The Height of the Storm
On stage, we see both Mom (Laurie Thomas) and Dad (Paul Blott). Sometimes together, sometimes solo with the kids. When only Mom is on the stage, the kids are helping her with the death of Dad. When only Dad is on the stage, the daughters awkwardly help him recognize that Mom is gone, though they never come right out and say it–partly because he has slipped into dementia.
The playwright is Florian Zeller, the author of the play and movie The Father, a story of a man's slow decline into dementia. There seems to be a pattern here. If The Father was about a father's rough road into dementia, The Height of the Storm is about the accompanying family. That is, except for the lingering question: who died, Mom or Dad?
This is also a love story. When both parents are on stage, they exude the affection and acceptance of decades together. They're empty-nesters now and glad of it. Their daughters are prickly, needy, and discontent–and they don't get along. The parents are the most demonstrative of their love when the kids are not on stage. Yet even when the kids leave, a piece of luggage remains on stage.
We get two visitors to this home, an old friend of Dad's (Angela Littleton), who insinuates that she is the mother of a son belonging to Andre, and Paul (Matthew Yde), the boyfriend of one of the daughters. Yde shows up earlier in the play as an undefined character who is not Paul. He spends most of this time in the kitchen sharpening a knife as the family moves through its struggles. Is he an angel, as one audience member suggested? Or is he the Grim Reaper? His presence seems more menace than grace.
This is a difficult play to watch. As with The Father, Zeller doesn't do much to make us love these characters. Plus, the narrative is fragmented by a mix of possible stories depending on which of the characters might be dead. Are the daughters trying to ease Mom into a life without Dad? Or are they trying to get Andre to move out of the home now that Mom is gone? There's no point-of-view character, so we're not really pulling for anyone, and with all his dementia, Andre isn't himself any longer, so it's hard to care what happens to him.
The play is loaded with small symbols of storms and birds and knives and baggage. They don't seem to coalesce into overall meaning, but they do manage to haunt the drama. The symbols deliver some needed warmth in a play with loads of static. They carry us to the conclusion, leaving the characters in a far better place than expected.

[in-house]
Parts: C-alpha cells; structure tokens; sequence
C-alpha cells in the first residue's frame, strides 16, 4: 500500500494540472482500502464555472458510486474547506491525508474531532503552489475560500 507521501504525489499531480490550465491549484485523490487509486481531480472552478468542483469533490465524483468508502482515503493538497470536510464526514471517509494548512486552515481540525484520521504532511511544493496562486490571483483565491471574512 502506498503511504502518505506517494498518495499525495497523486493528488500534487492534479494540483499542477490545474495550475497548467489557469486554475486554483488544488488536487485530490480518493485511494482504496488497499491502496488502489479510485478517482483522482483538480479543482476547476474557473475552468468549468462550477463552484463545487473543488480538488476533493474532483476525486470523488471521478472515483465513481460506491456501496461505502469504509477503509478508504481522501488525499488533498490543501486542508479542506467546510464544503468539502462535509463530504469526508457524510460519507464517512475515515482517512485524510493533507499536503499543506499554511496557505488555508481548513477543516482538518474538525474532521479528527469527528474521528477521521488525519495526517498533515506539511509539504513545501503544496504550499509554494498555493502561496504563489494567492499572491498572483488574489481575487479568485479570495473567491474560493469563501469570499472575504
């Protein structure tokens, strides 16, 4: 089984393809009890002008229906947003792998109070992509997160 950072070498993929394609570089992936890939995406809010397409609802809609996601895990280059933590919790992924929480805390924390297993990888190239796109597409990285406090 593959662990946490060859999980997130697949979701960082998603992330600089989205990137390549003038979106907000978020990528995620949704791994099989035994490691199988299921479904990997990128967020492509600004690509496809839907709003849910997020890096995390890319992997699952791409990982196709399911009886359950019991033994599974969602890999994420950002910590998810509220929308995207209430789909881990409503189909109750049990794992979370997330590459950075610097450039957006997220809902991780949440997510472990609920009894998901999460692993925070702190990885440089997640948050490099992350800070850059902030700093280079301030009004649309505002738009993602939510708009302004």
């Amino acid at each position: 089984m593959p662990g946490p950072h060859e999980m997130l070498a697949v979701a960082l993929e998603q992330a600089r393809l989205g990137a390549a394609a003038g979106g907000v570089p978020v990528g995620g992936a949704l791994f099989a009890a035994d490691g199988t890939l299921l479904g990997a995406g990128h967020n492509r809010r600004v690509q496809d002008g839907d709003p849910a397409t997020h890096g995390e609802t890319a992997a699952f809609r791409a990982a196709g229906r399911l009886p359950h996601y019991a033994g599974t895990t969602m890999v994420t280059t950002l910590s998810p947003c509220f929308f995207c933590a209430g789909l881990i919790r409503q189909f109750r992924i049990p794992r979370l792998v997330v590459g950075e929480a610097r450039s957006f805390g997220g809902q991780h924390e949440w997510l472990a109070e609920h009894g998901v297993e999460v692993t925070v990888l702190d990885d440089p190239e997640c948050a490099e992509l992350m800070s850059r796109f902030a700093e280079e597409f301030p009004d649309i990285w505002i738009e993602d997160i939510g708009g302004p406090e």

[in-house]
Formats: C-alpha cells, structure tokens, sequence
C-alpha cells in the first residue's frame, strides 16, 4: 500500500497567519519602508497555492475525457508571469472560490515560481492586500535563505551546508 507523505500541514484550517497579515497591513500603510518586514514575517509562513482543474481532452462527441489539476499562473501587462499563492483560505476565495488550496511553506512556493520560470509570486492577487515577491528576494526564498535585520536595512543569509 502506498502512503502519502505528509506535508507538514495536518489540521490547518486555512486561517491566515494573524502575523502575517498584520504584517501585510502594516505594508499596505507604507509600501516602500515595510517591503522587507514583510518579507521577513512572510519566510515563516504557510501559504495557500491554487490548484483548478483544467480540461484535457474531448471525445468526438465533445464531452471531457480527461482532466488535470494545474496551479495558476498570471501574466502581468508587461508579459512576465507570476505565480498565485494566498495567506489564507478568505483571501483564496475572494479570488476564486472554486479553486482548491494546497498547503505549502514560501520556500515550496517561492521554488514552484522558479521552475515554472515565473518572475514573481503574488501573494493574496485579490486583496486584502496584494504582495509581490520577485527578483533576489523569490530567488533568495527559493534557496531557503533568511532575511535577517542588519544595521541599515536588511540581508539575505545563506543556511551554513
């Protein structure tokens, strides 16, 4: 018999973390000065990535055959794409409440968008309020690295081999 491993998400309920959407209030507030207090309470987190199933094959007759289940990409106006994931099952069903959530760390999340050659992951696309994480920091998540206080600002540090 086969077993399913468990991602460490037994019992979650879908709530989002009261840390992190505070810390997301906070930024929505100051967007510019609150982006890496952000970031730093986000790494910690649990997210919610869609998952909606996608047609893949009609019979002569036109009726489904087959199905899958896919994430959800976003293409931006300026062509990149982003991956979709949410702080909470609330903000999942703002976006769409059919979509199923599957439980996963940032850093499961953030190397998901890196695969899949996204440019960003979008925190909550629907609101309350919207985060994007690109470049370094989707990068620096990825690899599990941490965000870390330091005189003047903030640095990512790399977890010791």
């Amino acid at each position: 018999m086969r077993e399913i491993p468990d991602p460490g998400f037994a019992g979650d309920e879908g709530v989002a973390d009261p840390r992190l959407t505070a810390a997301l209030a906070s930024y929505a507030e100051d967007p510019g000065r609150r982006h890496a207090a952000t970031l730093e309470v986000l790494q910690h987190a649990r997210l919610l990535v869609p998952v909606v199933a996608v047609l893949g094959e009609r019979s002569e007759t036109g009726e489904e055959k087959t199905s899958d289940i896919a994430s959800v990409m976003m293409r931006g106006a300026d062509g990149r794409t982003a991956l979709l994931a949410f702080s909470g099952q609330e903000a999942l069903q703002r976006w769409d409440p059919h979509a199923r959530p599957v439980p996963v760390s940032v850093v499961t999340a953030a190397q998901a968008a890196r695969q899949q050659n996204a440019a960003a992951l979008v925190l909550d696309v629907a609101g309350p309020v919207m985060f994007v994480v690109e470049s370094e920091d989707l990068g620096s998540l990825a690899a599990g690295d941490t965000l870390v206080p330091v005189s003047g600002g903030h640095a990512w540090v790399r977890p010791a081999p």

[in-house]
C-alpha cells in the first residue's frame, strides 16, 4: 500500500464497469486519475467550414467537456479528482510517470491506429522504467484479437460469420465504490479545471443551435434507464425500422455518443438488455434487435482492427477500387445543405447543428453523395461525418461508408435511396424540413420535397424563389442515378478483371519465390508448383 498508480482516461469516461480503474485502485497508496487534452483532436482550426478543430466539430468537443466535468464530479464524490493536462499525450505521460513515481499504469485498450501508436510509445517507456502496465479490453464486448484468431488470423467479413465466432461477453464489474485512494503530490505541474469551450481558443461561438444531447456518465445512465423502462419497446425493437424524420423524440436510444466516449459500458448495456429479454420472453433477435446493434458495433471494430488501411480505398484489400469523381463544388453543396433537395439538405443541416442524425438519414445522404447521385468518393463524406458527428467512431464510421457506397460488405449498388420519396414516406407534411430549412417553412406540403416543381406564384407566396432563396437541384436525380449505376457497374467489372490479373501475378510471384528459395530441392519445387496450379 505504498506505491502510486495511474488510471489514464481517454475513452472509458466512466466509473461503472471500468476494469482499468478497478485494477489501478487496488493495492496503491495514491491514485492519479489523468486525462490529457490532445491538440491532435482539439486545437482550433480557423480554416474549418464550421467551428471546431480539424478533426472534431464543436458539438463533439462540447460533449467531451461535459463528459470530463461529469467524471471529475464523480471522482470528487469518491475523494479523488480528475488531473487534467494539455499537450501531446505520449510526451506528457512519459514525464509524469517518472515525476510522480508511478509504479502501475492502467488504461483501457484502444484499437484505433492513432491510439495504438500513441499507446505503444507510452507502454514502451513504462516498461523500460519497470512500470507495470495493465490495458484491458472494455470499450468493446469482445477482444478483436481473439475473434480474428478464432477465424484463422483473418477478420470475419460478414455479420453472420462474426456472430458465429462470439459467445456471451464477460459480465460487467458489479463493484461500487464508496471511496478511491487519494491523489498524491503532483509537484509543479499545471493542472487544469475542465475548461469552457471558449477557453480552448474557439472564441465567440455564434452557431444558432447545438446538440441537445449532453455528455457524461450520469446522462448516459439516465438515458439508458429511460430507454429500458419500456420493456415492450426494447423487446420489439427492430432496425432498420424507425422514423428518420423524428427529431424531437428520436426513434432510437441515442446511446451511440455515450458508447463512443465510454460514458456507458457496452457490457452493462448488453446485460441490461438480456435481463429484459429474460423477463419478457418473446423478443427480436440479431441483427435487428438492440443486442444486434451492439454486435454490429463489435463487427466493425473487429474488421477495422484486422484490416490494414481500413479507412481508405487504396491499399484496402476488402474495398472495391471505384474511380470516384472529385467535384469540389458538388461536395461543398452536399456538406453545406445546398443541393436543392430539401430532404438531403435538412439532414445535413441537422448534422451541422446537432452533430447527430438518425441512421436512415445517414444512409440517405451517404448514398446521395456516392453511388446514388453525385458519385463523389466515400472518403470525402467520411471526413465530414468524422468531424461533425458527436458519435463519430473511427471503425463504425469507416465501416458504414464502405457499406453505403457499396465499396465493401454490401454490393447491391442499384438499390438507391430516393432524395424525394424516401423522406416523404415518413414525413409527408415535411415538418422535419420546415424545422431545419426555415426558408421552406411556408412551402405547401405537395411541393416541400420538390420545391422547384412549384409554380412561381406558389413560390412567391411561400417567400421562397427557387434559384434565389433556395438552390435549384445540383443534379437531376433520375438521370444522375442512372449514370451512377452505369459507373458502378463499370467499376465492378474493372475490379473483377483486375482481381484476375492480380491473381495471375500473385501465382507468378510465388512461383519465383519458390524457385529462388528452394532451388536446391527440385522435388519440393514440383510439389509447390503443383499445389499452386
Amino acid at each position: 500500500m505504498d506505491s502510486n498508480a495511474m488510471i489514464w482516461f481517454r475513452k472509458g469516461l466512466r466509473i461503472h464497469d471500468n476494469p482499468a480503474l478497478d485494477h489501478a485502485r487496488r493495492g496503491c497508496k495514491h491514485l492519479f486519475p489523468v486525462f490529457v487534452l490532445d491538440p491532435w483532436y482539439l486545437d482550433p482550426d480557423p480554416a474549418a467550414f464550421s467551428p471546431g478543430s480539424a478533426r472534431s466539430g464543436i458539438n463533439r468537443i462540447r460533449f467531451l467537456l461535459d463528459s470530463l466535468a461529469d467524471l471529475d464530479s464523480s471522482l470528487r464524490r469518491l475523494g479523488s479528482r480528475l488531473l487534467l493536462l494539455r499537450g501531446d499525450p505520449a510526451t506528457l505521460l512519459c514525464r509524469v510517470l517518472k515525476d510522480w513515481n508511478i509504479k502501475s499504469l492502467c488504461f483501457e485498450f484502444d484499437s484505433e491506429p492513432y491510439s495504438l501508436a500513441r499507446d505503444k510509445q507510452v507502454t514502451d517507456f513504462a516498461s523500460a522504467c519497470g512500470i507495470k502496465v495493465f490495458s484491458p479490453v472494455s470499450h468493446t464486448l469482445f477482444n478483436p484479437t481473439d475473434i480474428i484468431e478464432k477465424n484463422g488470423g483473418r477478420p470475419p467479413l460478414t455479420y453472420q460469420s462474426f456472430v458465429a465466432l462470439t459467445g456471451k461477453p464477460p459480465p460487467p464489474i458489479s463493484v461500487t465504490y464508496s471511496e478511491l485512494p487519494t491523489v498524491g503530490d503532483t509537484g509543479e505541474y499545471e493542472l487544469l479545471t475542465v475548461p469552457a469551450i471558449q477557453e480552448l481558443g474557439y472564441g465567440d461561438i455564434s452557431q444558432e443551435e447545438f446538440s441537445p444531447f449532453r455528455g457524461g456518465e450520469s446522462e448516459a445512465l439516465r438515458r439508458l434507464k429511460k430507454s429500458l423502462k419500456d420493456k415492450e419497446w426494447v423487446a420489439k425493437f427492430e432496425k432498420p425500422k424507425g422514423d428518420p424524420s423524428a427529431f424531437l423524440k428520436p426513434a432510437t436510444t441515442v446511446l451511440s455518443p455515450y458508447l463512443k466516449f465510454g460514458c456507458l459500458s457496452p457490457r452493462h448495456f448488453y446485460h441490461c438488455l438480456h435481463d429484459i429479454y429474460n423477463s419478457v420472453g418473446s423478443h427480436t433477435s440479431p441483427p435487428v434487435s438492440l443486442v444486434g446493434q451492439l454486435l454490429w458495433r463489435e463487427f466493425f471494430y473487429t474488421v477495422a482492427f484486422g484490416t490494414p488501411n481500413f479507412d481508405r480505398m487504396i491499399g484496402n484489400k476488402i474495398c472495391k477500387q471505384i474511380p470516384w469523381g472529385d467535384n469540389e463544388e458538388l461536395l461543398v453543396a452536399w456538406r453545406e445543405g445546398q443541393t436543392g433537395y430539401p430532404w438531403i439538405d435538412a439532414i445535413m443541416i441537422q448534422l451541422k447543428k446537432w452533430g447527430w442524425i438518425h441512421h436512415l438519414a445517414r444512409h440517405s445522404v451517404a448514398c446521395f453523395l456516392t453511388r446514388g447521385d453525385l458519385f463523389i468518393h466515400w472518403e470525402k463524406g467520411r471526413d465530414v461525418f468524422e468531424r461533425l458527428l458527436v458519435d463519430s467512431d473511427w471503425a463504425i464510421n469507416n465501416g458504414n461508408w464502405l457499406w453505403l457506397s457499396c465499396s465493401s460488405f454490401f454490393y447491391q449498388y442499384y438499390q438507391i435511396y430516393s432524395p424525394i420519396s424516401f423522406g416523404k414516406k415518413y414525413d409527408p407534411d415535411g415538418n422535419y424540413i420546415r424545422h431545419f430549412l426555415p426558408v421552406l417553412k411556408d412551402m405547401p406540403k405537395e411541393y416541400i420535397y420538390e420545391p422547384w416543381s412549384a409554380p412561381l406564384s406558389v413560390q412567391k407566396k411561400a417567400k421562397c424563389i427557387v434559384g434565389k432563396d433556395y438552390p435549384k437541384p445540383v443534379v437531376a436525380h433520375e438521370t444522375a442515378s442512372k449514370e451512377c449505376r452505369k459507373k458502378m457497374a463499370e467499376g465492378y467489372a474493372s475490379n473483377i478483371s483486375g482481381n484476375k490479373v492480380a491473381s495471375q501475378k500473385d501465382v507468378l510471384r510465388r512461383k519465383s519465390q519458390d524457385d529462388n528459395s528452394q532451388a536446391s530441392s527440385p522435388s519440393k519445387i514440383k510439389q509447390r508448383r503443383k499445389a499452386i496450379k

This is a strong cast that brings together many of Albuquerque's best actors. They all deliver well. Laurie Thomas as Madeleine is more than outstanding. As a co-founder of the Fusion Theatre, I've seen many of her performances. Never have I seen her this vibrant and alive. When she's on stage you can't take your eyes off her.
The play is directed by Fusion co-founder Jacqueline Reid. She is always sure-handed in her direction, always probing for the deep underbelly of the material. As usual, she hits the mark with ease.
As with virtually every Fusion play, the production crew is excellent. Maria Lee Schmidt has stepped in as stage manager, Robyn Phillips is property manager, Tucker Topel takes care of scenic design, Lucas Zuniga covers lighting design, Ashley Miller does costumes, Chad Scheer covers sound, and Dave Weirdly is master carpenter and scenic artist.
The Height of the Storm runs through November 19, 2023, at the theatre across the parking lot from the Cell on 1st St NW, Albuquerque NM. Performances are Thursdays and Fridays at 7 p.m., Saturdays at 2 p.m. and 7 p.m., and Sundays at 3 p.m. General admission is $40. For seniors over 65 tickets are $35. For students tickets are $20. For tickets and information, please call 505-766-9412 or visit fusionnm.org.